- Do you have any rashes or other skin problems

Before I examine you is there anything else that you would like to add or think that I have missed


How long does a musculoskeletal symptom have to go on for before it is described as chronic

lasting more than 6 weeks is described as chronic


What are the main symptoms of musculoskeletal conditions s

- pain
- stiffness
- joint swelling


what are inflammatory joint conditions associated with

- conditions such as rheumatoid arthritis are associated with early morning stiffness that eases with activity


what are non inflammatory joint conditions associates with

- non inflammatory joint conditions such as osteoarthritis are associated with pain more than stiffness and the symptoms are exacerbated by activity


where is pain from the acromioclavicualr joint and the genohumeral joint felt

Acromioclavicular joint = tis pain is usually felt in that joint

glenohumeral joint = pain form the glenohumeral joint or rotator cuff is usually felt in the upper arm


where can pain in the knee be felt

- can sometimes be felt in the knee
- or sometimes in the hip and ankle


What does pain due to compression of nerves feel like

- feels like a numbness and a tingling sensation associated with it


what does serve bone pain feel like and is suggestive of

- suggestive of underlying malignancy
- often unremitting and persists throughout the night which disturbs the patients sleep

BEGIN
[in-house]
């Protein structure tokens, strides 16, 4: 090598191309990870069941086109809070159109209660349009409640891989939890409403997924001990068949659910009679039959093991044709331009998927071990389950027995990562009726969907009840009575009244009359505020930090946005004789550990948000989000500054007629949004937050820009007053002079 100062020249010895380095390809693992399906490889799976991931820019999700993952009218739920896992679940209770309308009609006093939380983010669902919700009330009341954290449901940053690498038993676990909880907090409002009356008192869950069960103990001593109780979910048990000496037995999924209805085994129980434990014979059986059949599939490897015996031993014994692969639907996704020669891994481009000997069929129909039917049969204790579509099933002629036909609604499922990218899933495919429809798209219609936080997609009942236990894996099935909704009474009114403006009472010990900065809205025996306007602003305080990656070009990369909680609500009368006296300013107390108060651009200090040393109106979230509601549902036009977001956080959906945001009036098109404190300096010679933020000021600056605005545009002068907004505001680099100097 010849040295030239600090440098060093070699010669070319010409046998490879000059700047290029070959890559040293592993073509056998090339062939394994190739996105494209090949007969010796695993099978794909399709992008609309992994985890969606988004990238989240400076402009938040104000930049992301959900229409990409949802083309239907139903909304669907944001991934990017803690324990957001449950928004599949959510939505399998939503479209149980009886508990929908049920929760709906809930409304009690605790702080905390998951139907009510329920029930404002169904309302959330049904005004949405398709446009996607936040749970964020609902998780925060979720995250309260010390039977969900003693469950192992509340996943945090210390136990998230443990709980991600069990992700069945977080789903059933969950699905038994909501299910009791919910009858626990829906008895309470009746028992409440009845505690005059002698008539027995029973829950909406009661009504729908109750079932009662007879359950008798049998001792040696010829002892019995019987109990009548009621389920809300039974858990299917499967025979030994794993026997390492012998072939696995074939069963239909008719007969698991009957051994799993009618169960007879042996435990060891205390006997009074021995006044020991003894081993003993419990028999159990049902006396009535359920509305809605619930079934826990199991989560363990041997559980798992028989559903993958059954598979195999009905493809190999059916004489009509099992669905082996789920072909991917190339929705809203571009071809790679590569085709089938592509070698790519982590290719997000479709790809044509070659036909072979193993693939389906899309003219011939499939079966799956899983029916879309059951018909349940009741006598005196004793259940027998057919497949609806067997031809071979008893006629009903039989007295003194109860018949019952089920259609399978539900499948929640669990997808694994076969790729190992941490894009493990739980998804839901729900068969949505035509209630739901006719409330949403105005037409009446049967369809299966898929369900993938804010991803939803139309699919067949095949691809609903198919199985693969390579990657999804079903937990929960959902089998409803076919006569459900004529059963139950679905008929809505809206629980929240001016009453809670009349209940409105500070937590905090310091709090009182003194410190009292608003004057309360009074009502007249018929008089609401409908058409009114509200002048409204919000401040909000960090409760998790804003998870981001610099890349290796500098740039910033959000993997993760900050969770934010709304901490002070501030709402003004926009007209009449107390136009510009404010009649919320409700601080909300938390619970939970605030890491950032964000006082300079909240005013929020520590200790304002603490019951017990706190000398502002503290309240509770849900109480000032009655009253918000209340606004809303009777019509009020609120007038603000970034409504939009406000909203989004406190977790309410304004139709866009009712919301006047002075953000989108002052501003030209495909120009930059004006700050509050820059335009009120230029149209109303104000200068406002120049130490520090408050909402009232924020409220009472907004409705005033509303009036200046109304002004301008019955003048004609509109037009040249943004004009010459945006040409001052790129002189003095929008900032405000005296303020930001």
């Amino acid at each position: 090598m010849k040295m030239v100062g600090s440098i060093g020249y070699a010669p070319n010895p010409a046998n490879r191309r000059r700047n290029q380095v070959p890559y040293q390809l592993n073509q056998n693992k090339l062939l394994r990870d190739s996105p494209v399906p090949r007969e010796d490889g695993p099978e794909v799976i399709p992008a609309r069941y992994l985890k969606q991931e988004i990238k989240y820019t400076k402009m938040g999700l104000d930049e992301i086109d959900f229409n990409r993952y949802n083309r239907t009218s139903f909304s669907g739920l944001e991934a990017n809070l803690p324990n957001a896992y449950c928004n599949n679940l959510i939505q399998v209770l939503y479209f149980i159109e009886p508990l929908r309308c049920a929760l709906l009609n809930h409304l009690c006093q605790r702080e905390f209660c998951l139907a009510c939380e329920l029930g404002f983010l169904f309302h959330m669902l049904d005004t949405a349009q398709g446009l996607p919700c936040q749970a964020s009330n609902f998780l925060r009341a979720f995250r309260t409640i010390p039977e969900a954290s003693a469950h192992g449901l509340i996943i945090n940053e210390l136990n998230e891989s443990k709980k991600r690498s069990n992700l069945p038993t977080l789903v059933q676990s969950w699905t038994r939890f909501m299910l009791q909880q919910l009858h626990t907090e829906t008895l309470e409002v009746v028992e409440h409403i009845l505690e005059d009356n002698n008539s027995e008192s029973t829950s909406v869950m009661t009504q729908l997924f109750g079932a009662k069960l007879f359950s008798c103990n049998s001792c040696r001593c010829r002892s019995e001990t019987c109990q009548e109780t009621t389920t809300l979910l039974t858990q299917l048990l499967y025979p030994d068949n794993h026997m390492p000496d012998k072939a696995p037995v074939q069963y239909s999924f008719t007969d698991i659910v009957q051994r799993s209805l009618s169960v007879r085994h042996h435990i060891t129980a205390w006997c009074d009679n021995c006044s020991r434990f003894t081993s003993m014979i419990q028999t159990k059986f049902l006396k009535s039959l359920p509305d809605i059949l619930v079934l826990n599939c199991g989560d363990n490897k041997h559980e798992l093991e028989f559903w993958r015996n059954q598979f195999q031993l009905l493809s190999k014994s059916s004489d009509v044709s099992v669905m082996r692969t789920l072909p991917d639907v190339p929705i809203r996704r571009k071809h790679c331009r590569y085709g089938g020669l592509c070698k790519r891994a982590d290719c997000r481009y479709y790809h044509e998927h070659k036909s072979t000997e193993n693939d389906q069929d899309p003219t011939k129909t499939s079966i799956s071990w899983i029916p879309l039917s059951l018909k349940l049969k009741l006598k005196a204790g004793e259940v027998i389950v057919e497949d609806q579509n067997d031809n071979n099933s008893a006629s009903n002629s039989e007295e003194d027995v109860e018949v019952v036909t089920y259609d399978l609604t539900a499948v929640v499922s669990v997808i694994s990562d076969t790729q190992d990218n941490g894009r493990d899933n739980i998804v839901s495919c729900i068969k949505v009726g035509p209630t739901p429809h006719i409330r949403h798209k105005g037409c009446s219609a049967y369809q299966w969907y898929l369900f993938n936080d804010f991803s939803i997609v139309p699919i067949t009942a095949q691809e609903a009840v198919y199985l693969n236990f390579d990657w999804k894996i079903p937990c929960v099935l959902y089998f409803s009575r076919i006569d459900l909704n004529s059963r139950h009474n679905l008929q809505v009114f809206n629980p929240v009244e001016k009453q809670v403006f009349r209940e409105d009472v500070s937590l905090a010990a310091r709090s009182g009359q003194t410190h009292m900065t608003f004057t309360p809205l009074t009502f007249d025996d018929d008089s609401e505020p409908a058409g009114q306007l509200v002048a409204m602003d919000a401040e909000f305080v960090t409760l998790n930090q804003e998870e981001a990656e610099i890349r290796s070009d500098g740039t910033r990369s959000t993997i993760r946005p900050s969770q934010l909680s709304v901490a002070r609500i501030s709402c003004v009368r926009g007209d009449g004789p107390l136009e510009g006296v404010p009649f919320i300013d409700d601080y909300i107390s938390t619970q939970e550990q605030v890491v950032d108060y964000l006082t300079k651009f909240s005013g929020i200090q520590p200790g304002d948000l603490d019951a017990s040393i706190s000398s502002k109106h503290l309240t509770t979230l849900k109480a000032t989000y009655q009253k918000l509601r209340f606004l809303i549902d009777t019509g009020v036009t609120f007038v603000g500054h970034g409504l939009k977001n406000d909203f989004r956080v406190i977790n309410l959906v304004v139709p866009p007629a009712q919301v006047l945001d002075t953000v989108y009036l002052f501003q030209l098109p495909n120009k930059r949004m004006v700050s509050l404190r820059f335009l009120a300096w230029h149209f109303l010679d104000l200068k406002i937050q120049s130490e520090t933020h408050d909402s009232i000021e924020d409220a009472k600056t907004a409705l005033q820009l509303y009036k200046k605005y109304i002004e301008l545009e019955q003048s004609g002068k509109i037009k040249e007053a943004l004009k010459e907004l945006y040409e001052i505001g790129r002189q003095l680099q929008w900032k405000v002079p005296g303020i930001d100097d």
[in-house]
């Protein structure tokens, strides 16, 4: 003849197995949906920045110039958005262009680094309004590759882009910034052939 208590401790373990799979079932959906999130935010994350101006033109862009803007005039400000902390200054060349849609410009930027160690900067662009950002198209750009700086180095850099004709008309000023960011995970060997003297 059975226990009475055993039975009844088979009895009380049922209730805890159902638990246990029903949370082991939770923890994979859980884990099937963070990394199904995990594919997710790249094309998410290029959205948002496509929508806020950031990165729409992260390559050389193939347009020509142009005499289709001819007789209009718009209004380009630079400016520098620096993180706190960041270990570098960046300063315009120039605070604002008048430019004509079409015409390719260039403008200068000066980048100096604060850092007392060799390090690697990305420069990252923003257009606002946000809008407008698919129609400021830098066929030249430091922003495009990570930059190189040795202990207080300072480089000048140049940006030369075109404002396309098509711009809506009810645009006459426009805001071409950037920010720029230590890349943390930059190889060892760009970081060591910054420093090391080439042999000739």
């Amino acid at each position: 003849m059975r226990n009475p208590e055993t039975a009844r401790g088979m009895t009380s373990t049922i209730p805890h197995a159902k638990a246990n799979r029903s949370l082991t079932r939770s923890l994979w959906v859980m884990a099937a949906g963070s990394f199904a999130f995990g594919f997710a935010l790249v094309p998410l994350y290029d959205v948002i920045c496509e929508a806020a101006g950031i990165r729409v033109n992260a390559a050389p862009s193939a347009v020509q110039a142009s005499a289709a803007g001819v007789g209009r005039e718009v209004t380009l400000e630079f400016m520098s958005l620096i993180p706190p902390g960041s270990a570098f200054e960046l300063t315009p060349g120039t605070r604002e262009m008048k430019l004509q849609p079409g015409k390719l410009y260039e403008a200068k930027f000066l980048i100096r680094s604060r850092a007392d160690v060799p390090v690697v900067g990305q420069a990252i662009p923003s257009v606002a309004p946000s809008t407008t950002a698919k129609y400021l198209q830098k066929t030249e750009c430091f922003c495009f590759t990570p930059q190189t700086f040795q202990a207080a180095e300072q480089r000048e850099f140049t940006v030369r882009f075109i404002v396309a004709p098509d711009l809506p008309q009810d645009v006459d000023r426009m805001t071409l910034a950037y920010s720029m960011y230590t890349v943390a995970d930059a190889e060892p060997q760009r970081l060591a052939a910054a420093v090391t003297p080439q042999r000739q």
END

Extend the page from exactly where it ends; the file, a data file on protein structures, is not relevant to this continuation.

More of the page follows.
the duration of morning stiffness is a rough guide to...

the duration of morning stiffness is a rough guide to the activity of the inflammation


can inflammatory diseases cause pain

- with inflammatory diseases such as rheumatoid arthritis where joint destruction occurs over a prolonged period of time the inflammatory component may become less active and give way to a secondary mechanical pain as a result of the damage
- can be difficult to distinguish between pain and stiffness


what is a good indiction of inflammatory disease process

- history of joint swelling


when does swelling of the knee happen

- less suggestive of inflammatory disease and can occur with trauma and in OA


what are differential diagnosis of swelling and inflammatory process

- can have swelling of DIP and PIP but this can be a sign of osteoarthritis
- swelling in the knee more commonly occurs in trauma and OA
- ankle swelling is common due to oedema than to swelling of the joint


when is an inflammatory disease less likely

- pain at end of day/ after use
- morning stiffness for less than 30 minutes
- no systemic symptoms